" "
  • wblogo
  • wblogo
  • wblogo

GUEST ARTICLE: Building Bridges In Thinking About Impact Investing

Benjamin Bingham, October 31, 2017

articleimage

In a series of articles, a prominent US figure in the impact investing space will explore how to pull together disparate ways of thinking about the world to show how this model of managing money should be addressed. Here is the first essay.

This is the first instalment from author, Benjamin Bingham, CFP, founder and CEO, 3Sisters Sustainable Management. He is the author of Making Money Matter/Impact Investing to Change the World (www.makingmoneymatterbook.com). An article introducing Ben can be found here. 

There appears to be a universal consensus that the UN’s 17 Sustainable Development Goals (SDG’s) are essential to the future of our planet. As criteria for selection to manage vast amounts of money for institutions, proposals may now require, at the very least, the appealing colors of the UN17SDG’s (as shown above).  If it is missing, the manager may unknowingly fail to be considered.  Even with the SDG chart prominently displayed, if there is no substance to the proposal that show the investments will further some or all of the goals, managers may still not make the cut.

So, one purpose of the following essays is to help investors, investment managers and the business leaders seeking funding to think how they might align themselves in a real way with this universal framework, which seems, at first glance, to be so general as to be almost meaningless. This first essay will break down the chart into three groups and suggest that entrepreneurial businesses and their investors may do well to focus on the third group that I will characterize today:

1, The first group I characterize with the word: “aspirational.” These are ultimate targets that will measure the success or failure of the other two groups. No one will disagree with these goals and though philanthropists may include them in their mission statements, investors are unlikely to approach them directly, and rather need to find the best solutions for specific problems. Then this group will become symptomatic of the relative success or failure of a caring economy that is meeting needs on a vast scale:

#1 and # 2 Ending Poverty and Hunger

#3 and #4: Good Health and Good Jobs;

#14 and #15: Life (as opposed to death I presume) Below Water and On Land.

2, The second group is also not a set of goals that investors and businesses would likely take up as their bailiwick.  I characterize these goals with the word: “institutional.” They describe broad policy changes that need to be adopted universally if we are to attain the aspirational goals of the first group. Just as caring for and meeting human needs in differentiated ways is the overarching principal behind success in the first group, in what would become a healthy world economy, in this middle realm, organizing society, the ideal is equality.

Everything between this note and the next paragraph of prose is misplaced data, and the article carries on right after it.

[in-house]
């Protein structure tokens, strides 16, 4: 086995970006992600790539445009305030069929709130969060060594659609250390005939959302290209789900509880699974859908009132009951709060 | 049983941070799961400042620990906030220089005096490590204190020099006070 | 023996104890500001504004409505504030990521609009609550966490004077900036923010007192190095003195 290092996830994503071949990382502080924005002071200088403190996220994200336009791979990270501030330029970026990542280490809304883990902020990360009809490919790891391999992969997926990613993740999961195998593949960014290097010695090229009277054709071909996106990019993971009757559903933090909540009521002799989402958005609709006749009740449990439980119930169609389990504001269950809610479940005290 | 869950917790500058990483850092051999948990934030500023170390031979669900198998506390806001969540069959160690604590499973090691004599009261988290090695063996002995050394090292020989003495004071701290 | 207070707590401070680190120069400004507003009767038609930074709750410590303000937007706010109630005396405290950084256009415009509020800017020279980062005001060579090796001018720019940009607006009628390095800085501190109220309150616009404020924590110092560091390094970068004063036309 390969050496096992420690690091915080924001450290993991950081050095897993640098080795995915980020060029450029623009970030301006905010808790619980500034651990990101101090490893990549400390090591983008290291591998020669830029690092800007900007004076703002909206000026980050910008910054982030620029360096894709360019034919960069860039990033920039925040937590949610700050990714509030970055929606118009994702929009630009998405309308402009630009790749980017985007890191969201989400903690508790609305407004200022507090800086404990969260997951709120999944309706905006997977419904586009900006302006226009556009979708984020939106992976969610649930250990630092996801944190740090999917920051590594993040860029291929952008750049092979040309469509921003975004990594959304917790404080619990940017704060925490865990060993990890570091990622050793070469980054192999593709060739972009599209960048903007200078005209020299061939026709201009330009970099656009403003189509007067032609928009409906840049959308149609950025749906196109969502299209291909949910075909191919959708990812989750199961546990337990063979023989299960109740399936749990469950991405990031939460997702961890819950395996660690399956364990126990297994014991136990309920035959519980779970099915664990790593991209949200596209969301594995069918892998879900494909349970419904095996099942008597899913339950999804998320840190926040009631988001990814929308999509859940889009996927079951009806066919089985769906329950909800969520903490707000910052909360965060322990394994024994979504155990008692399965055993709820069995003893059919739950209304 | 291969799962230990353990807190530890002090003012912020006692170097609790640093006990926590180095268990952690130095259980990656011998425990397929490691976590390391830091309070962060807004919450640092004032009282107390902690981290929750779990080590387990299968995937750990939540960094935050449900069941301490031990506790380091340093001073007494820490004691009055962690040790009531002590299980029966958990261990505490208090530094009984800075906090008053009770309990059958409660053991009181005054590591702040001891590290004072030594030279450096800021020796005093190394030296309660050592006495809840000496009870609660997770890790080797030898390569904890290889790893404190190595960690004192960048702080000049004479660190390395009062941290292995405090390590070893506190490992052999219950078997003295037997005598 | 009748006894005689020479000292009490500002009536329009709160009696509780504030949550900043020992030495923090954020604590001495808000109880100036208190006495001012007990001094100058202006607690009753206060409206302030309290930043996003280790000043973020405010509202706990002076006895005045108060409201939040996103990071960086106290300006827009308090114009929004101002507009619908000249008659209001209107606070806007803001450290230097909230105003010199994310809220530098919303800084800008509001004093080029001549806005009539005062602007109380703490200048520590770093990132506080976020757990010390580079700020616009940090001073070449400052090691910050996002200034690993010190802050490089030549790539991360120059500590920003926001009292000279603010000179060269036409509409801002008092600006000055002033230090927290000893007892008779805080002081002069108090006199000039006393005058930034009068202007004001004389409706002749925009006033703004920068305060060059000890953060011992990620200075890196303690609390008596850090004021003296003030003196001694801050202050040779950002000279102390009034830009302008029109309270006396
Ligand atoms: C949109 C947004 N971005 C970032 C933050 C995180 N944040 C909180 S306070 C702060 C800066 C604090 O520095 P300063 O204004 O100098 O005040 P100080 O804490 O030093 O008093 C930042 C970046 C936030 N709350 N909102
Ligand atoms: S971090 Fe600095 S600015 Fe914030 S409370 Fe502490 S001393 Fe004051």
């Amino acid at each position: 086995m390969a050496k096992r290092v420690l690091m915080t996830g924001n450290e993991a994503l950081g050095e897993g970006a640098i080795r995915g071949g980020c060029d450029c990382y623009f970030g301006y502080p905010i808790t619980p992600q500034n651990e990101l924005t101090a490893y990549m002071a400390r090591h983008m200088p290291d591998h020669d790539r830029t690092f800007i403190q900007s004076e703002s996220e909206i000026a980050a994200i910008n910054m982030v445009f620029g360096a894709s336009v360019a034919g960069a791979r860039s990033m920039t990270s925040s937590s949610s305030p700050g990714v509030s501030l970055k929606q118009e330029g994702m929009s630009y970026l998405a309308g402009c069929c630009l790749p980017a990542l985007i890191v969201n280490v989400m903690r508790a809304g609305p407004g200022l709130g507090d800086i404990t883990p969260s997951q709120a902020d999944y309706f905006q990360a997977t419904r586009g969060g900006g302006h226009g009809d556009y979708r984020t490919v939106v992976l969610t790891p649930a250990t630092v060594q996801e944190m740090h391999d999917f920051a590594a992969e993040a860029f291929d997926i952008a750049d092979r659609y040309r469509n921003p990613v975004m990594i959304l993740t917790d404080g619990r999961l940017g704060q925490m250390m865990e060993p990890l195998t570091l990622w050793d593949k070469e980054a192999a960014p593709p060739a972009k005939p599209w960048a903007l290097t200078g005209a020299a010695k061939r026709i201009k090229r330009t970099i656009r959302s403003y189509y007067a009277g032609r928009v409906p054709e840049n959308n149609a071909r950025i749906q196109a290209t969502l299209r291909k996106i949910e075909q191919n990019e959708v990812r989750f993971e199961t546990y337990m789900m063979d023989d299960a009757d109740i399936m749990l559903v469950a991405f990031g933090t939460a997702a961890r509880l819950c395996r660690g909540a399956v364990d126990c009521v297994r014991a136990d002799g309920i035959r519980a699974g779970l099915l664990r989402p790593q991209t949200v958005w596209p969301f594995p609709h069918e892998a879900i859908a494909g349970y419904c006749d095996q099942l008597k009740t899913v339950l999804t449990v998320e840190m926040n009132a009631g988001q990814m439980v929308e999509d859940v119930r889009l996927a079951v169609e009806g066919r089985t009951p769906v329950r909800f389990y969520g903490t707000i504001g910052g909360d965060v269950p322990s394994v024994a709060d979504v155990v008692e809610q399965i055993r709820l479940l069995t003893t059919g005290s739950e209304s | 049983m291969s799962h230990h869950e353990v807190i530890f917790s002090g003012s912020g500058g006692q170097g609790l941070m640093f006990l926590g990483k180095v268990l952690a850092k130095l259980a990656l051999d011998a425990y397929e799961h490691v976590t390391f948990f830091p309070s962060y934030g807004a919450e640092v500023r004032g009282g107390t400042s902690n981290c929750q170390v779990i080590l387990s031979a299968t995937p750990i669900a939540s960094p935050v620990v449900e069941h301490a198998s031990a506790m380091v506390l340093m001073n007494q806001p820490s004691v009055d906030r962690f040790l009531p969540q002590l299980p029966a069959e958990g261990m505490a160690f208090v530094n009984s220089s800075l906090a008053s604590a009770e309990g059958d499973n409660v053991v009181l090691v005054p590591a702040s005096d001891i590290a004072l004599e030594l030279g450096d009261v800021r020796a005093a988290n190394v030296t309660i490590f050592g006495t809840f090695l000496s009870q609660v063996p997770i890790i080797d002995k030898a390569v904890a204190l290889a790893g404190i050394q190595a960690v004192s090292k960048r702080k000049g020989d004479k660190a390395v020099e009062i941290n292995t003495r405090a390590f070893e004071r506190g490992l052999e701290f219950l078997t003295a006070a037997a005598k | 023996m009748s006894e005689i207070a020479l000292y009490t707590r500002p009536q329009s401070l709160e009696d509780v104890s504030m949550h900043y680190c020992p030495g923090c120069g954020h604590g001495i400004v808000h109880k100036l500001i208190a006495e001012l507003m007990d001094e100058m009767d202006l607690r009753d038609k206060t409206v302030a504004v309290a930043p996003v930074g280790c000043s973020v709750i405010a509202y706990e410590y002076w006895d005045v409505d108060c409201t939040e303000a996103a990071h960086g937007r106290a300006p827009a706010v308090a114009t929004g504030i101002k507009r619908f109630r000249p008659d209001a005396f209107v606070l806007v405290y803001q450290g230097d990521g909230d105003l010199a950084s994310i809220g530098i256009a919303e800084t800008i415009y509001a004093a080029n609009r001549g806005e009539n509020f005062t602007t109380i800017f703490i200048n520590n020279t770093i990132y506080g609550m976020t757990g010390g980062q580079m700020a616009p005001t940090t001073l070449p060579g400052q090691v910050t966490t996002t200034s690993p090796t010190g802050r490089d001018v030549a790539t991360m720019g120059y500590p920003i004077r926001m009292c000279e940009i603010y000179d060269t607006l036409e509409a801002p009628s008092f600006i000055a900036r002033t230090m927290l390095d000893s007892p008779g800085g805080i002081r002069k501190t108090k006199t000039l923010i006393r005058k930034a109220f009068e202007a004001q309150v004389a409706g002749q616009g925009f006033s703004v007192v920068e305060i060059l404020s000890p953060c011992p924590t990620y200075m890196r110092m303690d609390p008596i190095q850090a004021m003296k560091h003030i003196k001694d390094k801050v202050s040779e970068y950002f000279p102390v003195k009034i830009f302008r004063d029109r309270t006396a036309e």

There are certain things we all need and deserve. The following goals would create fertile ground for a future world based on collaboration and equal rights, a world where ethical individuals, Non-Governmental Organizations and Governments act appropriately for the good of all:

d,          #5 and #10 Gender Equality and Global Collaboration, rather than competition;

e,          #11 and #16 sustainable cities/communities and Peace, Justice, and Strong Institutions;

f.           #17 Partnerships for the Goals

3, The third group is where investors and the entrepreneurial businesses they support will get real traction. It is the “Creative” Group: the realm of Research and Development. While problems have multiplied globally, large companies have dedicated less and less to solving problems with most of the profits going into the hands of a few, and, in the USA, most R&D by far, is funded by the government, with a disproportionate amount funded by the military. The good news is that the Pentagon knows that it is futile to think of winning wars with armaments any more, and if their purpose is to keep the Peace, and support a healthy world economy, then R&D to improve global sustainability makes sense. 

But businesses need to recommit to this space as well if we are to reach these extraordinary challenges. Without innovative solutions to solve the following issues, the aspirational goals of the world economy will not be met. The ideal of this realm is Freedom and #4 Quality Education stands above the others as a prerequisite. 

The world needs creative approaches to education that develop free human beings who can think for themselves and solve problems no one before them could solve, such as the following:

g.       #6 and #7: clean water and sanitation, and clean, affordable energy

h.       #9 and #12: Industry, Innovation and Infrastructure, and Responsible Production/Consumption

i.        #13: Climate Action If as Global Citizens, Investors and Entrepreneurs we can agree that the “Aspirational Goals” describe a world we all want; and if, as communities, cities and nations we can agree on “Institutional Goals” and policies that support these goals, then it will be essential to invest profits into those innovative initiatives or “Creative Goals,”  that will transform the complex problems  listed here into the elegant solutions for a future world we and our descendants will love.

In the next essays we will dig deeper into this third group and the breakthrough creative solutions required, industry by industry, taking up the indications on “materiality” laid out by the Sustainable Accounting Standards Board or SASB.

Latest Comment and Analysis

Latest News